05 January 2009

The messy business of love

[It’s a miracle! A homily! Remember those. . .?]

Christmas Week (T): 1 Jn 4:7-10; Mk 6:34-44
Fr. Philip Neri Powell, OP
Convento SS Domenico e Sisto, Roma

How casually do you use the word “love”? How quickly does it trip off your tongue when necessary, yet means almost nothing at all? Or, are you some kind of Christian freak who uses “love” to mean Love and in doing so, really mean it? In English, superlatives like “awesome,” “greatest,” “wonderful,” are quickly emptied of their strictest meaning by meaningless repetition. I listened to an American comedian over the weekend who riffed on the overuse of the word “awesome.” He noted that Americans will describe hot dogs as “awesome.” He asks, “What does the next astronaut do when he lands on Mars and receives a call from the President asking him to describe the Red Planet? ‘Mr. President, Mars is awesome!’ ‘You mean like a hot dog?’ ‘Um, well, yeah, but like a billion hot dogs!’” See the problem? When everything is awesome, nothing is awesome. If love can mean something as trivial as “I don’t hate you…much” or “this is my preference,” then love is emptied of its meaning. So, for Christians, what does Love mean?

In his first letter, John writes: “…everyone who loves is begotten by God and knows God. Whoever is without love does not know God, for God is love.” God is Love. Now, the first thing we must do is quickly move beyond any vacuous secular notion of love and settle firmly in the middle of the Christian tradition. Love is not a fluttering stomach, or a swooning head, or a surge of hormones. Those can be signs of love, but they are not Love Himself. If we are to know God, we must love. And we are capable of loving because God, who is Love, loved us first. Since God is the source and destination of our love, when we love we come to know Him. But if our love is to be anything but an abstraction, we must love each other; that is, our love must be for other people. This means we come to know each other in and through God as God knows each of us.

How is this possible? How is it possible that we, mere humans, can come to love another as God loves us and come to know Him and others all the while loving? In his 2005 encyclical, Deus caritas est, our Holy Father, Benedict XVI, writes: “Being Christian is not the result of an ethical choice or a lofty idea, but the encounter with an event, a person, which gives life a new horizon and a decisive direction”(1). We just celebrated the event: the Nativity of the Christ Child. We have just met the person—fully God, fully Man—Jesus Christ. In this event and this person, we have Love given flesh! To participate in this event, our baptism, and to meet this person, in the Eucharist, our lives as “mere” humans are transformed; we are given new life, a new horizon, a fresh ambition; we are given a decisive direction, set on an unsullied path, and gifted with every grace we need to arrive in His divine presence whole and secure. The Christ Child—human and divine—is Love in the flesh. Know him and know the One Who sent him: God.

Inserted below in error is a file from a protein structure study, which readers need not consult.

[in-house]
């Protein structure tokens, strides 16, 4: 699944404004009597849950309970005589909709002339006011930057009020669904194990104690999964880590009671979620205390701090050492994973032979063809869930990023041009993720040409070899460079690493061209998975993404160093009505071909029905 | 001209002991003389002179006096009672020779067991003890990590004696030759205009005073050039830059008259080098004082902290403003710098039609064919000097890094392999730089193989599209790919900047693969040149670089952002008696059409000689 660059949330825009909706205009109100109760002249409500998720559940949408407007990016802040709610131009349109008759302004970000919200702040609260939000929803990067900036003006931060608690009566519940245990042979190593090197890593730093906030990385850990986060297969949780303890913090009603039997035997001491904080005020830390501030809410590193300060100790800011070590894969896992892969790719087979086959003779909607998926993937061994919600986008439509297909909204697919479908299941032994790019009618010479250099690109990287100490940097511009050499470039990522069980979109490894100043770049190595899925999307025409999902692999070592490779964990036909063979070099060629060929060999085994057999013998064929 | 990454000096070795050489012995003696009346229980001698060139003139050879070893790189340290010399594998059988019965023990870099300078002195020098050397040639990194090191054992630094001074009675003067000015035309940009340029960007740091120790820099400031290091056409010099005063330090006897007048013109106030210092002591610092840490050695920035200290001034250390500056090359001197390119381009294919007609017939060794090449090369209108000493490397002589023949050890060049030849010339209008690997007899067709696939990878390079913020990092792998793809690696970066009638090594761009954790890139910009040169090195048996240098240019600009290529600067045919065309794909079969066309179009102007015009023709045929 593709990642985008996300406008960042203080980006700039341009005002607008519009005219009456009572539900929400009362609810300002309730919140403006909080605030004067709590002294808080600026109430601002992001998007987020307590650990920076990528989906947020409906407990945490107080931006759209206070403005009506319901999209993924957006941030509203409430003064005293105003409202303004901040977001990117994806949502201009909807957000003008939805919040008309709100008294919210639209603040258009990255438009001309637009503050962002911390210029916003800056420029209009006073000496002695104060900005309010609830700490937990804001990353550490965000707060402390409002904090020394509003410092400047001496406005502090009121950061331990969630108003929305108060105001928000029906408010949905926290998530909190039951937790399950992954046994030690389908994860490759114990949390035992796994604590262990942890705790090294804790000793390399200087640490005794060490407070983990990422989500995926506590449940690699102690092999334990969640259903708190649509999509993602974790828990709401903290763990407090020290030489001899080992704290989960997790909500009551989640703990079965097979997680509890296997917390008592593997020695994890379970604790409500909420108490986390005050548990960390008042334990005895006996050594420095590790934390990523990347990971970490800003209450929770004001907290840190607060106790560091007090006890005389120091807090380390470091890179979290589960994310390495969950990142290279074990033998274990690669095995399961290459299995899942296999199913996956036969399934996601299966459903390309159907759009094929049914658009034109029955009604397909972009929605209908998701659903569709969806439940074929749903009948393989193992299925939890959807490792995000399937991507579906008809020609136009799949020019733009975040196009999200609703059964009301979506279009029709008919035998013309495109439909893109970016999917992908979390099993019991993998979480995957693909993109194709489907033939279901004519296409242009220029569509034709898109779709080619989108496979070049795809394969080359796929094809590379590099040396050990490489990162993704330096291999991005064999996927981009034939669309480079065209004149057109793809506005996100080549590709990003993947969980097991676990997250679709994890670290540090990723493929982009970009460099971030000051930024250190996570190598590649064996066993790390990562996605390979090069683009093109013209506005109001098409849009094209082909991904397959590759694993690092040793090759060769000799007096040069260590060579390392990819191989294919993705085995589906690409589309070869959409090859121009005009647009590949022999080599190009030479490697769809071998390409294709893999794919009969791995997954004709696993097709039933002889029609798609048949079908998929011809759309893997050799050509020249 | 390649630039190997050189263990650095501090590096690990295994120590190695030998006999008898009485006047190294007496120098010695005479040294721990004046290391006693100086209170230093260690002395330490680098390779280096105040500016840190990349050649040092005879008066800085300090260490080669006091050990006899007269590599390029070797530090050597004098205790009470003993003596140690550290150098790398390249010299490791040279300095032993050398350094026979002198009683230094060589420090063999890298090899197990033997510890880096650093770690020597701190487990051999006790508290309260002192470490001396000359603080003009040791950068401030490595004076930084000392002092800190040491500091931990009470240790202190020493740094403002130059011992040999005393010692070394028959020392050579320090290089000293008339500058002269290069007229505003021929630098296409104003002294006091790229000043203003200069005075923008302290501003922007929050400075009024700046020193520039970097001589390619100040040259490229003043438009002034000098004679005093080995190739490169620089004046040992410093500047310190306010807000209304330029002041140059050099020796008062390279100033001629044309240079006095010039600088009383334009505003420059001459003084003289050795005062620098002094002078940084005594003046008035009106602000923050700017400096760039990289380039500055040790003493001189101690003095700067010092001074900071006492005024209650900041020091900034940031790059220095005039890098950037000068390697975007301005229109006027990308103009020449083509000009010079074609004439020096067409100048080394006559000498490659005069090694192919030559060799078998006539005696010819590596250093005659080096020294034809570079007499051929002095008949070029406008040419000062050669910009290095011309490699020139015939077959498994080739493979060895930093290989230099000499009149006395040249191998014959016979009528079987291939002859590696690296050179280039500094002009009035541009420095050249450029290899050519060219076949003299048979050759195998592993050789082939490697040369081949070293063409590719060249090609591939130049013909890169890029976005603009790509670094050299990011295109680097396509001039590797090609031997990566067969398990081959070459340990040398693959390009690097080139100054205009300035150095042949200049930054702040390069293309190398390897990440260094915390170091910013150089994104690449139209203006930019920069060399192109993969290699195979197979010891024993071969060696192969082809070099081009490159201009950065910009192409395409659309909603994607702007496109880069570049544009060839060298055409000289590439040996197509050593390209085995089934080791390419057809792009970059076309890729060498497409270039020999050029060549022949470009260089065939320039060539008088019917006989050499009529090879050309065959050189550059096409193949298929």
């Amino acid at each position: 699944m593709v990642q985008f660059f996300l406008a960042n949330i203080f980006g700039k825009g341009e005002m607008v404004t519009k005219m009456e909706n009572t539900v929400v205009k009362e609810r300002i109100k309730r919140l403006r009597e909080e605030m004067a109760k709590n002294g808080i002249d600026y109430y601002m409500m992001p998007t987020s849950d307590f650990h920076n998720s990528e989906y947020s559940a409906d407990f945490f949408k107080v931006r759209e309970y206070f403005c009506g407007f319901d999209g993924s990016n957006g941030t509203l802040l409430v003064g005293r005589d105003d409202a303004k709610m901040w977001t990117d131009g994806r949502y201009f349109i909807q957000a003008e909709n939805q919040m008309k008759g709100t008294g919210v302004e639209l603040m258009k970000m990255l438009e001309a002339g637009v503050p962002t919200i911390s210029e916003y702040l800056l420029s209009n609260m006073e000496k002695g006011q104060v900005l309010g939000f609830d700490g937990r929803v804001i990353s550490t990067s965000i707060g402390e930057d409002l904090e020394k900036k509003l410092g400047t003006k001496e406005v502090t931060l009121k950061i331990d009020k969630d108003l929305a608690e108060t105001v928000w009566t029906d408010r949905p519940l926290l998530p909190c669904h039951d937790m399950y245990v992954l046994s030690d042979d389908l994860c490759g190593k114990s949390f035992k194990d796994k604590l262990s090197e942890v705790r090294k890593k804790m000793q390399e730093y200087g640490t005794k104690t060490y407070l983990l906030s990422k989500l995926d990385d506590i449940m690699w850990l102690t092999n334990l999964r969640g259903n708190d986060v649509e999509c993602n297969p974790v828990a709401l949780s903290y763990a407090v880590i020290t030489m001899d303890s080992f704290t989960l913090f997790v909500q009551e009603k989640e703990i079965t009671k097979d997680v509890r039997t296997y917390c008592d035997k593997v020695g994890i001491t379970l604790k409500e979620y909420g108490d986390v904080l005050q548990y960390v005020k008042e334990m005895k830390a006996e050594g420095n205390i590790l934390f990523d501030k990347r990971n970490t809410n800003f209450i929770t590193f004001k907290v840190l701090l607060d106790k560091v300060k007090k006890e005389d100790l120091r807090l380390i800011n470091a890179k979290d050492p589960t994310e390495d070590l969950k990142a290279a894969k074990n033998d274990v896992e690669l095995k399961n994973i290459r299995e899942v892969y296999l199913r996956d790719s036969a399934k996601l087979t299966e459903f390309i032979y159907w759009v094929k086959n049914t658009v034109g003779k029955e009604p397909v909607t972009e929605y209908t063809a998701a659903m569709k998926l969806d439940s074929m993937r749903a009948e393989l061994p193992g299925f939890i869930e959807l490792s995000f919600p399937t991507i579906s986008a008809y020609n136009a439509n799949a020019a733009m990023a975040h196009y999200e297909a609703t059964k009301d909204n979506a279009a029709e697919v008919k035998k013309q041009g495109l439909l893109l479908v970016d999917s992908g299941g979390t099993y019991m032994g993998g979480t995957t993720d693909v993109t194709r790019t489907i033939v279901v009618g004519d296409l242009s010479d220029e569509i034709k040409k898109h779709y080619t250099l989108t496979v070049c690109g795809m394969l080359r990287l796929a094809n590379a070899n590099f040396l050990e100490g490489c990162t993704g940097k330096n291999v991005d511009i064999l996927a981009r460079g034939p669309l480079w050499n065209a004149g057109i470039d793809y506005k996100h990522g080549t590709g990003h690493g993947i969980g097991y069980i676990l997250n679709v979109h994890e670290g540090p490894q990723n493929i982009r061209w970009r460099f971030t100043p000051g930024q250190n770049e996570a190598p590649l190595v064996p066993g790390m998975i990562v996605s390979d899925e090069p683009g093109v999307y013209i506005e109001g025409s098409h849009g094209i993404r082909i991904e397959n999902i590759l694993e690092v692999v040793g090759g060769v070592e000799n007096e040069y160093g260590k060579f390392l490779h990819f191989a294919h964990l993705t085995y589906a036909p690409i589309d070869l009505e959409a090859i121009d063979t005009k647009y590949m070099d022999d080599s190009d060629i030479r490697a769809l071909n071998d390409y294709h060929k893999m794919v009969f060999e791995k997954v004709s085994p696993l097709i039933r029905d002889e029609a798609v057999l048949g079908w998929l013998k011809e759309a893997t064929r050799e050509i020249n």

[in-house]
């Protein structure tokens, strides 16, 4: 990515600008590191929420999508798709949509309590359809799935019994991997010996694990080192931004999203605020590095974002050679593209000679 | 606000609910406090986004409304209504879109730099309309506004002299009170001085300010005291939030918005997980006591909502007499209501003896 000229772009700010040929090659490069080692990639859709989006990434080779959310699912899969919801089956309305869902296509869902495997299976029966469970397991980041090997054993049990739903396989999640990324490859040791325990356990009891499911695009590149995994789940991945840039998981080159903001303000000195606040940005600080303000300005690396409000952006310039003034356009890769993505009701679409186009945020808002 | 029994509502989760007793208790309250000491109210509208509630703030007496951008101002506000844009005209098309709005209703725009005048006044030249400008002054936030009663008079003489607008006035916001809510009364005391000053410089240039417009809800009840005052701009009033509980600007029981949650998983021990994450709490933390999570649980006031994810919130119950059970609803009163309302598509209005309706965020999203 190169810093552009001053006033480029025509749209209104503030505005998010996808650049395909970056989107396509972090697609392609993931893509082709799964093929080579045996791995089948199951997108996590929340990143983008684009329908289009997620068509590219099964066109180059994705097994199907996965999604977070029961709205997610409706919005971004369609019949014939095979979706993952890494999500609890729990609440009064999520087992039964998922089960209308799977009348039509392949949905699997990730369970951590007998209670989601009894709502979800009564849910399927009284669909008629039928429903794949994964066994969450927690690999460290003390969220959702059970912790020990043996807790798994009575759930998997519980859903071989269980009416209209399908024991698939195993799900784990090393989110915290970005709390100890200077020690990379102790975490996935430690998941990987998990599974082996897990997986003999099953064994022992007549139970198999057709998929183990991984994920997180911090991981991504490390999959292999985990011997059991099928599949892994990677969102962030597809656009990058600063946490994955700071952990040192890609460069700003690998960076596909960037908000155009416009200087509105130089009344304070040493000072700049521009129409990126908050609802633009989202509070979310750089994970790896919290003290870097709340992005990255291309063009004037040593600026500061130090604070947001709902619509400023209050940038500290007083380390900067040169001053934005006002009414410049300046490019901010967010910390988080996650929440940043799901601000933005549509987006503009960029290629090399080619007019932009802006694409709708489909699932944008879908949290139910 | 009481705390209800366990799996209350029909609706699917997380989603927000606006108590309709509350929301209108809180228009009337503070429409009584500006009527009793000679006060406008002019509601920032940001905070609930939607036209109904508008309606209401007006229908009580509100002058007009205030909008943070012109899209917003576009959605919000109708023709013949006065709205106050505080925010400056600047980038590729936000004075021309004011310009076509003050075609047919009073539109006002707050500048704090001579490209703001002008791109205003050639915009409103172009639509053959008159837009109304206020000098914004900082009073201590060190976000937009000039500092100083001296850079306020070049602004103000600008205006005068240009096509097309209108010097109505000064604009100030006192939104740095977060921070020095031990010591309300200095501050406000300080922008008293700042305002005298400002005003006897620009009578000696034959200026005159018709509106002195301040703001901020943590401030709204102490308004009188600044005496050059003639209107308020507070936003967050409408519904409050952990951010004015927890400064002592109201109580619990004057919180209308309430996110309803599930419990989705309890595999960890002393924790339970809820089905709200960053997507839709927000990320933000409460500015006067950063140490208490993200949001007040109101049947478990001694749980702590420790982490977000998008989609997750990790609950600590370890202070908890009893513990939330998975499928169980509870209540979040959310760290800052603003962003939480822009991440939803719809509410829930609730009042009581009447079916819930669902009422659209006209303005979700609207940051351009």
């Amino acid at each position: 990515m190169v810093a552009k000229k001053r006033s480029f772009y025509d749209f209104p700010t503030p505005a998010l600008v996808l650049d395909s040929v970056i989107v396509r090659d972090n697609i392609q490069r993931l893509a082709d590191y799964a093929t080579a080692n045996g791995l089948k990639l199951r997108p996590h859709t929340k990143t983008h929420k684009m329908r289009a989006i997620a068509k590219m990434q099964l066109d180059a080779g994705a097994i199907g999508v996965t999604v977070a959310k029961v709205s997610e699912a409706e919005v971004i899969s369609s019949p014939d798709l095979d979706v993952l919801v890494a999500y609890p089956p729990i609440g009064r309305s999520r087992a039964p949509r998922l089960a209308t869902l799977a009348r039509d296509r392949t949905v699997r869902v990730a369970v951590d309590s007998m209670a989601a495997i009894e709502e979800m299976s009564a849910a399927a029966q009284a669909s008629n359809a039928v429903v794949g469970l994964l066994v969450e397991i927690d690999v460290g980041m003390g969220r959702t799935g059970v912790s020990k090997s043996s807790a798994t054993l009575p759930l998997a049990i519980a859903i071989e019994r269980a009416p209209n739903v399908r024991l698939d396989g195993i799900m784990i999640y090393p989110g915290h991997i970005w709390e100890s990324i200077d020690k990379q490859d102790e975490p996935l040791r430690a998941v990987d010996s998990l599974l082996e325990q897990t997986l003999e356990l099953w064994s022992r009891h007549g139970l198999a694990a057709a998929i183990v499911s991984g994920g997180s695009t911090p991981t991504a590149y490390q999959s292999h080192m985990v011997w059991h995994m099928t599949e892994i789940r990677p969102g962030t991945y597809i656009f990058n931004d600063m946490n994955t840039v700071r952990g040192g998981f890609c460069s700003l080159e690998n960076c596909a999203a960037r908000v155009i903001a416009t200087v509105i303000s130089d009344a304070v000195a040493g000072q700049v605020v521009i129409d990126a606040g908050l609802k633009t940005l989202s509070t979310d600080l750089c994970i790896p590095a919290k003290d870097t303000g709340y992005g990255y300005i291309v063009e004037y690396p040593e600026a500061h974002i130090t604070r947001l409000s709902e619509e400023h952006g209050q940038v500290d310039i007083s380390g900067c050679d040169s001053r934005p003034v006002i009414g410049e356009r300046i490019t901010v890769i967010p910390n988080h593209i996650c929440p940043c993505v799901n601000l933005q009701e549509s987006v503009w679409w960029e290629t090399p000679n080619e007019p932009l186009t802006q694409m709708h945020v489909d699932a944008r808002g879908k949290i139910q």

This messy business of loving sinful men and women is no less messy because we must do so with and through Love Himself. But loving God and one another is one superlative that will not be emptied by overuse. Quite the opposite: “God sent his only-begotten Son into the world so that we might have life through him.” The longer and harder and more faithfully we love, the more we come to our perfection in this flesh and blood life of Christ.


  1. I really like this homily. Great job! Could I quote from it on my blog?

  2. Just making sure that you do know this is me... right???


  3. Tom in NJ4:42 PM

    The Holy Father used Latin "caritas," the original uses "agape" and its cognates, rather than "amor" or "philia" or "eros." Can we conclude that "agape" (also used in St. Paul)means we can know we share in the Divine because the Divine became human?

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  5. Aspiring,

    One of the most spiritually schema for understanding our creation, life, death, and resurrection is Aquinas' exitus/reditus; that is, the our coming from God and returning to God. This way we come to understand our total dependence on Him for our very existence but at the same time we understand that our freedom is best used when we use it in the graced return to Him.

    This sounds like a good post idea!

  6. Tom,

    Excellent question...

    Essentially, you are correct. One thing to keep in mind though is that the various distinctions we make among eros, agape, philo, etc. are distinctions we make b/c they are useful for our limited understanding. These are not distinctions "in God" insofar as God is Love.

    The same can be said for the taxonomy we give to grace: antecedent, operative, sanctifying, etc. Aquinas teaches us that grace is simply God's invitation to us to live with Him in eternity. For God, grace is the on-going giving of Himself to us as gift in time. He's eternal, etc. but we're not, so we need to parse that invitation from eternity into temporal bits that make sense to us. So, we talk about grace as it effects us initially, subsequently, etc.

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  9. Aspring, no worries. I took it as a challenge not an insult.

  10. I love your homilies so, and this one is no exception. My life is messy. God still loves me.

    Thank you, as always.

  11. I'm just a mess.

    but you're awesome.

    when's your book coming out??

  12. Mom, we're shooting for spring of 2010. Pray, pray hard.